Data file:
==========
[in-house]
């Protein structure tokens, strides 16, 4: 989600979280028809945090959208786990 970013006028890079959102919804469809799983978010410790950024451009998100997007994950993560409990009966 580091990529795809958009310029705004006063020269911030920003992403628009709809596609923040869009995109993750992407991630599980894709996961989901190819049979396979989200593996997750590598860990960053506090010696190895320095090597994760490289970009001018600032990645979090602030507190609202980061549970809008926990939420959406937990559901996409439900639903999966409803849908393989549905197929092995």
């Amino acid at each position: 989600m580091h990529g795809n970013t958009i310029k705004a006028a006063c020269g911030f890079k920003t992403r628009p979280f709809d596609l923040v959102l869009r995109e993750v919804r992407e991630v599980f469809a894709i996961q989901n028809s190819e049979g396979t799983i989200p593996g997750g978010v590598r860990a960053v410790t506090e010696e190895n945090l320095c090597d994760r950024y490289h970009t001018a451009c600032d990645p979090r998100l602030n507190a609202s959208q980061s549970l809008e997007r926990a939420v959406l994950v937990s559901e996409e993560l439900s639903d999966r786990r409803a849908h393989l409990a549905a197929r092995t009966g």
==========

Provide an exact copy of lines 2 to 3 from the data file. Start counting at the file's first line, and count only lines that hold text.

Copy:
């Protein structure tokens, strides 16, 4: 989600979280028809945090959208786990 970013006028890079959102919804469809799983978010410790950024451009998100997007994950993560409990009966 580091990529795809958009310029705004006063020269911030920003992403628009709809596609923040869009995109993750992407991630599980894709996961989901190819049979396979989200593996997750590598860990960053506090010696190895320095090597994760490289970009001018600032990645979090602030507190609202980061549970809008926990939420959406937990559901996409439900639903999966409803849908393989549905197929092995």
């Amino acid at each position: 989600m580091h990529g795809n970013t958009i310029k705004a006028a006063c020269g911030f890079k920003t992403r628009p979280f709809d596609l923040v959102l869009r995109e993750v919804r992407e991630v599980f469809a894709i996961q989901n028809s190819e049979g396979t799983i989200p593996g997750g978010v590598r860990a960053v410790t506090e010696e190895n945090l320095c090597d994760r950024y490289h970009t001018a451009c600032d990645p979090r998100l602030n507190a609202s959208q980061s549970l809008e997007r926990a939420v959406l994950v937990s559901e996409e993560l439900s639903d999966r786990r409803a849908h393989l409990a549905a197929r092995t009966g």